Remittances and Microenterprises in Mexico
Christopher M. Woodruff
University of California, San Diego (UCSD) - Graduate School of International Relations and Pacific Studies (IRPS)
Instituto Tecnologico y de Estudios Superiores de Monterrey (ITESM)
August 14, 2001
UCSD, Graduate School of International Relations and Pacific Studies Working Paper
Does access to capital lead to more robust investment in small scale enterprises in developing economies? We examine the effect of capital constraints on investment levels of microenterprises in Mexico. We use a survey of more than 6000 small firms located in 44 urban areas of Mexico. We focus on one important source of investment capital for Mexican entrepreneurs: earnings from migration by the owner or family members working in the United States. We estimate that remittances are responsible for almost 20% of the capital invested in microenterprises throughout urban Mexico, an additional cumulative investment capital among the firms represented by our sample of about $1.85 billion. Within the ten states with the highest rate of migration to the United States, we estimate that almost than a third of the capital invested in microenterprises is associated with remittances. In additional to showing the importance of remittances in microenterprise development, the findings suggest that access to capital is an important factor in enterprise development.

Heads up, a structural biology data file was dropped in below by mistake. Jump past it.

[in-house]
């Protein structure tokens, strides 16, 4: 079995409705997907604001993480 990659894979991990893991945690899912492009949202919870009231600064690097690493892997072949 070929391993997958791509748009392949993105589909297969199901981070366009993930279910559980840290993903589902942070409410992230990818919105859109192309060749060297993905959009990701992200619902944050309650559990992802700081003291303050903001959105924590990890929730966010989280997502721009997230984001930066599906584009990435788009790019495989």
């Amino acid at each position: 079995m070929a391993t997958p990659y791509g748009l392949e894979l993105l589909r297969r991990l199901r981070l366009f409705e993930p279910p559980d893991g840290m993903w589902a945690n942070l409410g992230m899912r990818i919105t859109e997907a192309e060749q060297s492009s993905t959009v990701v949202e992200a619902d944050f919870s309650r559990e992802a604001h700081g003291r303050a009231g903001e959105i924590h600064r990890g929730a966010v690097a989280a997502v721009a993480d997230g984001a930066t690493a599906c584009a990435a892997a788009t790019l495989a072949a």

Number of Pages in PDF File: 40
Keywords: Capital constraints, Migration, remittances, microenterprise finance
JEL Classification: F2, G3, O1
Date posted: September 6, 2001
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